Seals for medicine and pharmaceuticals need to comply with various and extremely demanding tasks considering that they are used in critical components and processes such as in therapeutic, diagnostic equipment or in infusion devices. As a general rule, materials must correspond with the specifications of the U.S. Food and Drugs Administration as well as the USP Class VI Standards. They need to be tested for biocompatibility (ISO 10993) and physiological safety as well as guarantee the materials compatibility with the human organism if there is direct contact between the material/product and patient. Sterilizability as well as resistance to chemicals and media are other characteristics to be taken into consideration.
By applying the corresponding level of care, PROVAMED® TPE are exclusively compounded from raw materials approved for medical applications and subject to strict selection criteria. This material quality means that products thus manufactured pass the decisive medical tests.
A syringe – for administering medication (injections), drawing body fluids (puncture) or tissue (biopsy), infusing fluids and nutrients as well as for irrigating wounds – comprises a cylindrical cavity containing a mobile piston, a conical or cylindrical nozzle, and a seal mounted at the end of the piston. By the way, the first syringe for administering liquid medication – so-called injectables – was developed by a Frenchman, Charles-Gabriel Pravaz, in 1841. While the disposable syringe bodies are usually made of polypropylene or cycloolefin copolymer plastic, the seals are based on rubber, caoutchouc, silicon or TPE. A variety of demands are made of these seals.
Leakproof closure of the syringe body, support of the piston movement for precise administration, user friendliness and patient welfare, to name but a few. Apart from function, sterility and low-migration properties, the material must also meet the requirements of the EN ISO 7886 standard (for disposable syringes) establishing its gliding properties, tightness and mechanics. The connector on a catheter coupling must be capable of withstanding specified tensile forces on the one hand but must not be crimped or otherwise damaged on the other.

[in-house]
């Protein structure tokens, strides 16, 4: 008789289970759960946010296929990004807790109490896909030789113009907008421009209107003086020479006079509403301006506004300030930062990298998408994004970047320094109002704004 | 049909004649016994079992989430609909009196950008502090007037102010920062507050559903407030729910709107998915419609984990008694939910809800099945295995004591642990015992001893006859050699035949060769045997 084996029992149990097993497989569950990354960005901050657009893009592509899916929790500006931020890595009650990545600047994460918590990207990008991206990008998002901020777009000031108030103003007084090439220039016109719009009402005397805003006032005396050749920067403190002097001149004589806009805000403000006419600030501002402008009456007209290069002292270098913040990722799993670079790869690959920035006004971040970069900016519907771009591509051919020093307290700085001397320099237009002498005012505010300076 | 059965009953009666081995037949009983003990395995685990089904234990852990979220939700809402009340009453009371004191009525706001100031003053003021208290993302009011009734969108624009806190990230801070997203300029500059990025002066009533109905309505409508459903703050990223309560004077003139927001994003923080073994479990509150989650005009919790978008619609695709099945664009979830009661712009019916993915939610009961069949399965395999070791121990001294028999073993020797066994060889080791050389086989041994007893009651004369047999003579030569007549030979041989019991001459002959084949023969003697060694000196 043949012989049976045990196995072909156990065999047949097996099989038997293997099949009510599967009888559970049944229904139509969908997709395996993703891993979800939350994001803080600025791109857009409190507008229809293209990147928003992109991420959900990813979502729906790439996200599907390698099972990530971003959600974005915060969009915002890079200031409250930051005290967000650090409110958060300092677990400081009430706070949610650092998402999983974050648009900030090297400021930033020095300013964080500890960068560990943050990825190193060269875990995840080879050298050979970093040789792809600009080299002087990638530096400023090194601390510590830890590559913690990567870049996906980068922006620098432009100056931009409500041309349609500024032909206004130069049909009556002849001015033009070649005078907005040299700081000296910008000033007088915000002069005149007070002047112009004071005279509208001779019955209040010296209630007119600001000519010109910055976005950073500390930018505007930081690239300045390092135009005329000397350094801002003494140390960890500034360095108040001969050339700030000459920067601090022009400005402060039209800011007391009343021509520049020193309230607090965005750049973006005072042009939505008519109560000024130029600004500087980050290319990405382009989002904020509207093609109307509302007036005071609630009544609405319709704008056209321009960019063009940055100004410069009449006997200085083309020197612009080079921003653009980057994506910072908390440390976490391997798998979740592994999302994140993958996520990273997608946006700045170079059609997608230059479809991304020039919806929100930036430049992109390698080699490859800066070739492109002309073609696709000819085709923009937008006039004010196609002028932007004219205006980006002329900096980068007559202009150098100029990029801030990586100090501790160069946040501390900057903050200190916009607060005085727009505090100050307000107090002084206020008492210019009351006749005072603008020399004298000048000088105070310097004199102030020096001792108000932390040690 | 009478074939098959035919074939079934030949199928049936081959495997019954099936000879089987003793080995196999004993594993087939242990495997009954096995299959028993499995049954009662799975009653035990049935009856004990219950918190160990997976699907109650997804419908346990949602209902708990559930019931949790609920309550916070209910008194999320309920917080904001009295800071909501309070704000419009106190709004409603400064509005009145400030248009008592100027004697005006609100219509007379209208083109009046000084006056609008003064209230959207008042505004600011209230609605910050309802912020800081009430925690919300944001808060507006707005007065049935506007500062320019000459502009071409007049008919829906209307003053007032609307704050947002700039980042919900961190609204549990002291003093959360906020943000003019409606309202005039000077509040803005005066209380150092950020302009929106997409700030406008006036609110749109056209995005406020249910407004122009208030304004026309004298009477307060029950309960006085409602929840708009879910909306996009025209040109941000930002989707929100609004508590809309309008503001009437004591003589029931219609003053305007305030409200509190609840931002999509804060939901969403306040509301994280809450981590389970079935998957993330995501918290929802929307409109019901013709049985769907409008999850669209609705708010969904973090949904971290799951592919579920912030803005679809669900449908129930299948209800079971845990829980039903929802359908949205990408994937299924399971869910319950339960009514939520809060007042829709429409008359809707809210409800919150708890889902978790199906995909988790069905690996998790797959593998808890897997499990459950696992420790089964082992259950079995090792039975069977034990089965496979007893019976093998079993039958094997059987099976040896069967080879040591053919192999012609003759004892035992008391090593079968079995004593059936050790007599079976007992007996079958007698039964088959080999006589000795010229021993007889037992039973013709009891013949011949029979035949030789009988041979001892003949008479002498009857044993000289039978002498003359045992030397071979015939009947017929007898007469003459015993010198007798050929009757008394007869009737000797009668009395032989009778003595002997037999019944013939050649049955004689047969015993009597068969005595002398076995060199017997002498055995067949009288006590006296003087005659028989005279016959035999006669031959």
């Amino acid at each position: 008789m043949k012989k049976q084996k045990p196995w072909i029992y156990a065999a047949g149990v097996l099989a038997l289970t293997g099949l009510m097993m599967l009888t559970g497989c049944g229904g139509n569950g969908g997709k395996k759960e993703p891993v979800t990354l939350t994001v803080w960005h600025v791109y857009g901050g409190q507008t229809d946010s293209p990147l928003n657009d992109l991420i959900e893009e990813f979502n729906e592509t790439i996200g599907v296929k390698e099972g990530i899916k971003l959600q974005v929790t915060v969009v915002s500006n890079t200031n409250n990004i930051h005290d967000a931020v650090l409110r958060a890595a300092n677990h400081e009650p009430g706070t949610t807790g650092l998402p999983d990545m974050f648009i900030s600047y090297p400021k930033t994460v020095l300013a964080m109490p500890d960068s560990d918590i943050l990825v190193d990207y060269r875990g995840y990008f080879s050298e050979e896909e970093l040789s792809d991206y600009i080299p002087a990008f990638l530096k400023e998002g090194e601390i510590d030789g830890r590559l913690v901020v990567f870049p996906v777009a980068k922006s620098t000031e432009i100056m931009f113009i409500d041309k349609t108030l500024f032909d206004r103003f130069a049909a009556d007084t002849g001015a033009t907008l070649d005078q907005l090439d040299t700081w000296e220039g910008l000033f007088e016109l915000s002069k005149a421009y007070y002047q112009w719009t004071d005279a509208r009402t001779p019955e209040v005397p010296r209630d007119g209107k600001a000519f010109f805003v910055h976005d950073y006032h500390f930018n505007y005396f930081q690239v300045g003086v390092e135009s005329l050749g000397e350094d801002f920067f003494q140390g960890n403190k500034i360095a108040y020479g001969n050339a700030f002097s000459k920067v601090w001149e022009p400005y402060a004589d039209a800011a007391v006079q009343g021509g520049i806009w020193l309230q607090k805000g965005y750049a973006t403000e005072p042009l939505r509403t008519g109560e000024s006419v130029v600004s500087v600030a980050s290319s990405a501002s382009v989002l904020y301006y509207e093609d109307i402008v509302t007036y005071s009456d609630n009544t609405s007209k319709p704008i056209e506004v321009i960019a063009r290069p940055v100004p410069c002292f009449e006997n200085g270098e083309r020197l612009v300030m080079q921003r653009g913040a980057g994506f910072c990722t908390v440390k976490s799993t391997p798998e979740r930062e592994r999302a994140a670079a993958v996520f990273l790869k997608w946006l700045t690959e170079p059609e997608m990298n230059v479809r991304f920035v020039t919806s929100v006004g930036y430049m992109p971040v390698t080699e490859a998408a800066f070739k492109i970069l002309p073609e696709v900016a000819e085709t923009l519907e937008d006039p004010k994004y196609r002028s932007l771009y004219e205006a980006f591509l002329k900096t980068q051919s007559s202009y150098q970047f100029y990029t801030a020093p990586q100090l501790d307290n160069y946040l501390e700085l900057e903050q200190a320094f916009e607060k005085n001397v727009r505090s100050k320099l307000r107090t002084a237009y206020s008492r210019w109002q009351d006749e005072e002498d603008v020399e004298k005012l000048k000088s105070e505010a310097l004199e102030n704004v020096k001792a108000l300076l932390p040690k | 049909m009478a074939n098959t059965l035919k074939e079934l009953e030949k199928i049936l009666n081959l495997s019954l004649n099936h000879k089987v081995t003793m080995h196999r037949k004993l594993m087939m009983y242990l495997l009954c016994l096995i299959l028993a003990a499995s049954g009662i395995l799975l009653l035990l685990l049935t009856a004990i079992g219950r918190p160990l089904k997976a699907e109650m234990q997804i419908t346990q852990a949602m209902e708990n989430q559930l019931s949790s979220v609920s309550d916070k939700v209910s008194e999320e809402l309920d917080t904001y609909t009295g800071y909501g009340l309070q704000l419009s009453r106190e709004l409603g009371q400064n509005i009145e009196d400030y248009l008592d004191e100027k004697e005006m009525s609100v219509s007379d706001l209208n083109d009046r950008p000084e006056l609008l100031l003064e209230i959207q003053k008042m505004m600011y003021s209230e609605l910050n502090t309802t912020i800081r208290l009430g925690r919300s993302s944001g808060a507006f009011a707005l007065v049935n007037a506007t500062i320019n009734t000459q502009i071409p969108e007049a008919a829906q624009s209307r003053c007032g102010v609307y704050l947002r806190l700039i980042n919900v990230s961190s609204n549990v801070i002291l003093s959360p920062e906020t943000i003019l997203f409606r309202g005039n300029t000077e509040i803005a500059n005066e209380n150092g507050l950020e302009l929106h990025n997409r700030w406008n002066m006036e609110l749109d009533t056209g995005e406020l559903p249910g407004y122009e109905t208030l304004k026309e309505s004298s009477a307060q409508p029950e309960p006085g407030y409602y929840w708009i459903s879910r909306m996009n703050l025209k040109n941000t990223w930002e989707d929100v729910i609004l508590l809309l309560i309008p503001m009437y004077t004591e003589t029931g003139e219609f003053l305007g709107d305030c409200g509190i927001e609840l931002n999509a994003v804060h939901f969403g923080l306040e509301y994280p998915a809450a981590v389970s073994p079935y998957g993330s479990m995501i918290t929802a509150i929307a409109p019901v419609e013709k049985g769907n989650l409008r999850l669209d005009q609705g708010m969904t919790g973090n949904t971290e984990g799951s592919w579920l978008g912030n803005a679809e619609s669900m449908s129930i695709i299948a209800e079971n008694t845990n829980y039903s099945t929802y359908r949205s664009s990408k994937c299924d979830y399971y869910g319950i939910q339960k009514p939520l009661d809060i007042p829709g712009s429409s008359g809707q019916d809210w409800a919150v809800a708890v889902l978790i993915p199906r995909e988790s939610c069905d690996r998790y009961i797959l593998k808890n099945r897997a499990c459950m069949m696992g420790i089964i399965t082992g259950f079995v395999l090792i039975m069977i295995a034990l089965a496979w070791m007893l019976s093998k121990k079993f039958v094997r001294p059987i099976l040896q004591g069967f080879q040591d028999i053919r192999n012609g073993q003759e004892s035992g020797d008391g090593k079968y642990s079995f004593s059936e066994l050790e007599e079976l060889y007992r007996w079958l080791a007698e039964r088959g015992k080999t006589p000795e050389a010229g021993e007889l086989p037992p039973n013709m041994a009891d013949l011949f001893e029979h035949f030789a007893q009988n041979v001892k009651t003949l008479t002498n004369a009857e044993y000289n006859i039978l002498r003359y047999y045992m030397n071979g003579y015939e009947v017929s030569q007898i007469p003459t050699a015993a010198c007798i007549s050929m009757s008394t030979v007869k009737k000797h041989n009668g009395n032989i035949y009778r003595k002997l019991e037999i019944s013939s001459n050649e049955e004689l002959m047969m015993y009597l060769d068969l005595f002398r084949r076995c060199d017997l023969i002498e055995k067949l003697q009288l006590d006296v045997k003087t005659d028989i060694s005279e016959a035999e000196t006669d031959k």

Apart from caoutchouc, the material of choice in the past was often silicon as it was regarded as being generally compatible. Nowadays, increasing miniaturization means that processing often represents a challenge even for experienced injection-molding experts. And there is much to be said for using TPE which are comparably easy to process as they contain a very low percentage of emitable substances, are recyclable and cost-effective, and display very good sealing and adhesion properties.
Disposable syringes are usually packed individually and sterilized. Sterilization often takes the form of gamma radiation. For many plastics, impingement by this highly-energetic radiation represents a major challenge. Embrittlement, discoloration and in some cases extreme changes in terms of mechanical properties can be the result. These effects need to be taken into consideration as early as the formulation stage for the TPE recipe. The fact that PROVAMED® TPE are suitable, especially for technical medical applications requiring sterilization of the end product, has been proven by numerous tests prior to and after deployment of the various sterilization methods. Even after a high dose (50kGy) of gamma radiation or autoclaving at 134 °C, hardly any changes were detected in terms of mechanical properties and the values were close to the respective original tensile strength value.
PROVAMED® TPE can be adapted to a wide variety of customized requirement profiles. They also offer a particularly good degree of adhesion to thermoplastics such as PE, PP, PS, ABS, PC and PA, which is also maintained even with continuous contact with media and at increased temperatures. Furthermore, they are free of PVC, phthalates, silicon and latex, which means they are also free of allergens.